Skip to content
Britain is in turmoil – and the government wants to dramatically expand British aviation |  Leo Murray

Iit’s here. The climate crisis has landed in the UK. We are in a dangerous heatwave that is forcing schools to close, hospital appointments to be cancelled, trains to cut service and flights to halt as the trail melts. Extreme weather conditions are not only a threat to our infrastructure, but a threat to our lives. There is only one answer: urgent action to address the climate crisis.

And yet, on a day that broke a temperature record set just three years ago, the government did the opposite. As the tarmac sizzles beneath our feet, the sky above us is still full of airplanes spewing greenhouse gases. What will it take for the government to take reducing flight emissions seriously?

The ‘jet zero’ strategy recently released today aims to tackle spiraling emissions from the UK aviation industry. Yet it allows for airport expansions and a huge increase in passenger numbers (by three quarters more than pre-pandemic levels), while hoping that technologies will emerge by 2050 to clean up the resulting emissions that warm our planet. But the reality is that there is no technology available now, or on the horizon, that would allow mass commercial aviation to continue at current levels without producing dangerously high emissions.

The strategy sets out a dazzling array of low-carbon technologies, which the government hopes will enable the aviation industry to grow over the next three decades while meeting our climate targets. All are either extremely expensive, almost physically impossible, require a ridiculous share of the planet’s limited resources, or would not actually reduce emissions. It’s incredibly difficult to fly without using fossil fuels for anything other than a very short trip with a very small number of passengers – which is the main reason why almost all of the aviation industry’s climate targets have been missed at date – usually by a country mile.

The weight of the batteries makes it very difficult to power an electric plane if you want it to take off. The same goes for the storage volume needed for a hydrogen-powered aircraft. But even if solutions were found, it usually takes decades to develop, safety test and deploy an entirely new type of aircraft – and clearly our climate cannot wait that long. Airliners rolling off current Boeing and Airbus production lines will still be in service in 2050, when the global economy should already have reached net zero.

Then there are the so-called “sustainable aviation fuels” or SAFs. It’s usually nothing like that, because burning huge amounts of biomass or waste is also extremely detrimental to the climate. The jet zero strategy also relies heavily on greenhouse gas removals to balance the books. This concept would allow airlines and airports to continue polluting for decades, postponing any real action to reduce emissions now in the hope that unicorns will one day arrive to suck those extra millions of tons of pollution from the skies and store underground.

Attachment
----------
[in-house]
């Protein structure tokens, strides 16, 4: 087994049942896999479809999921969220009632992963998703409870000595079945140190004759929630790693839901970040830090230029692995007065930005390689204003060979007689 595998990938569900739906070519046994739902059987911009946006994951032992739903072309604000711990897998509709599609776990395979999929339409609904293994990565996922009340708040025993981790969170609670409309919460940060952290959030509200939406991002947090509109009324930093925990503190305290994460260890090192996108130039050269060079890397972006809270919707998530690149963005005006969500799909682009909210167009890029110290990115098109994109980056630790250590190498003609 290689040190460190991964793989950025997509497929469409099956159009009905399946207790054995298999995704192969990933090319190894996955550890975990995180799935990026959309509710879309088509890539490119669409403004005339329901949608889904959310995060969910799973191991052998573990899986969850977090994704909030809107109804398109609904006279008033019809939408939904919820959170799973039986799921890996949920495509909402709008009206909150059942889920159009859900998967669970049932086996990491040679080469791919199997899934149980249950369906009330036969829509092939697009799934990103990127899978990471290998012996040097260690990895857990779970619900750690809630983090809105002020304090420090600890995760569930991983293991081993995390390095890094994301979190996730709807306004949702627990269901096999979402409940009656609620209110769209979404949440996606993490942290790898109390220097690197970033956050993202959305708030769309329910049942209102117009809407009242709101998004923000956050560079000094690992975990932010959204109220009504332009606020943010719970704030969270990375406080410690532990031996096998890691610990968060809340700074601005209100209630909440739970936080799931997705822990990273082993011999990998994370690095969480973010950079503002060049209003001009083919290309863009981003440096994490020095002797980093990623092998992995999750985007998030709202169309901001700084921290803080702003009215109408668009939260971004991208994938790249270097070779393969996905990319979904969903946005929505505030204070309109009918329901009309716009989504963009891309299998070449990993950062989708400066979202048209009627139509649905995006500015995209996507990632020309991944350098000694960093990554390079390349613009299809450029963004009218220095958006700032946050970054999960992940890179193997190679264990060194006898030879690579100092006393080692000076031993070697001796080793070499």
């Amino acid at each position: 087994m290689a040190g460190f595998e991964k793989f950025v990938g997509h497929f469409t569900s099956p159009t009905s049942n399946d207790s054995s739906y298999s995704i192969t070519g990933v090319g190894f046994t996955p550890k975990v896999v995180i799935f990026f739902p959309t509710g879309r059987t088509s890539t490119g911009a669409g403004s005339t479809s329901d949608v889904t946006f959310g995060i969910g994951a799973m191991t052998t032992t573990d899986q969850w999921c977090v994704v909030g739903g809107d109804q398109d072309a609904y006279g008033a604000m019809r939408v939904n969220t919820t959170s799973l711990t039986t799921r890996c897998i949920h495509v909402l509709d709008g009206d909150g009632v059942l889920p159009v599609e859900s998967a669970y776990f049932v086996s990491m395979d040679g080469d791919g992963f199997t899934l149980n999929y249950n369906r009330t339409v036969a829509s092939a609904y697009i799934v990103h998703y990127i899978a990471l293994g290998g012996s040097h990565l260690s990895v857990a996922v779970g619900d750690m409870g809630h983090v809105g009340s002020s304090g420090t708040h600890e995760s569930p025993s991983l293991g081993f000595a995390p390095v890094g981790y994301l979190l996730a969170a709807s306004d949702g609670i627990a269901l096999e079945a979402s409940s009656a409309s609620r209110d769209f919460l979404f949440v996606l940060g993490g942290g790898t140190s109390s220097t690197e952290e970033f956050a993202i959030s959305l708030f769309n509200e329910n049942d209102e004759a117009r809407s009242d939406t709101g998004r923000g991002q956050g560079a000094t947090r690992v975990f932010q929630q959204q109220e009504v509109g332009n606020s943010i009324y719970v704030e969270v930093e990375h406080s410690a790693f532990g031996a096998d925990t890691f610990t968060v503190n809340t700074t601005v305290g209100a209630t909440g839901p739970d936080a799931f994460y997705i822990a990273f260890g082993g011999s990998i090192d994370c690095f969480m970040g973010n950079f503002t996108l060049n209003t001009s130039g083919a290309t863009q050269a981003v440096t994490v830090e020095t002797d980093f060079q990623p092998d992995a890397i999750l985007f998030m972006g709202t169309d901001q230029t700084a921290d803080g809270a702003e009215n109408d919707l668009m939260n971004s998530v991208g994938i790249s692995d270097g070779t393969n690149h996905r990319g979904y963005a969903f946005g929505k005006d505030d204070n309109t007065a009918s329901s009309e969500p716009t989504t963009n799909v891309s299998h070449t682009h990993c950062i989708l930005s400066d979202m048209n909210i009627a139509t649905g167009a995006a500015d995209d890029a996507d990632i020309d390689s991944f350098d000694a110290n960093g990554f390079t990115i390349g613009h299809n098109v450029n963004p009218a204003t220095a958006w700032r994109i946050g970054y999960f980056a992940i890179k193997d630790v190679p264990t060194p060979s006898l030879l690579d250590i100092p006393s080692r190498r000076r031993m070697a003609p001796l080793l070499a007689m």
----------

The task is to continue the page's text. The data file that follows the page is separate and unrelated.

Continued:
The truth is that there is only one method to reduce aviation emissions that we know works, but the government refuses to do: reduce the number of flights.

The Committee on Climate Change, the government’s own climate advisers, has just warned that it is likely that the technologies on which its plan for aviation is based will not be commercially available by 2050, and called for an urgent plan to reduce flights. Today, the government has ignored their warning, in favor of a fantasy of unlimited growth on a finite planet close to its limits.

If demand management was done fairly, it wouldn’t affect most of us that much. Access to flying is wildly unequal, with the UK’s wealthiest flying frequently while the rest of us rarely, if ever, fly. Only 15% of people take 70% of all flights, and in a typical year almost half of us don’t fly at all.

We need sensible policies to reduce frequent theft that mean our really important trips – like seeing family abroad once in a while – don’t become something only the richest can afford, and that ensure that cleaner means of transport, such as the train, are cheap and accessible. This would reduce emissions and allow people to continue to travel. The public can see this makes sense, with the government’s own poll revealing that a majority of the population is in favor of a frequent flyer fee, with less than one in five opposed.

Government plans for aviation threaten to crush our climate. They are stepping up and betting the farm on magic beans when we could reduce thefts right now in a way that is effective, popular and fair to everyone. If the government can’t take bold climate action during a record heat wave, will it ever take this crisis seriously?

theguardian Gt

Not all news on the site expresses the point of view of the site, but we transmit this news automatically and translate it through programmatic technology on the site and not from a human editor.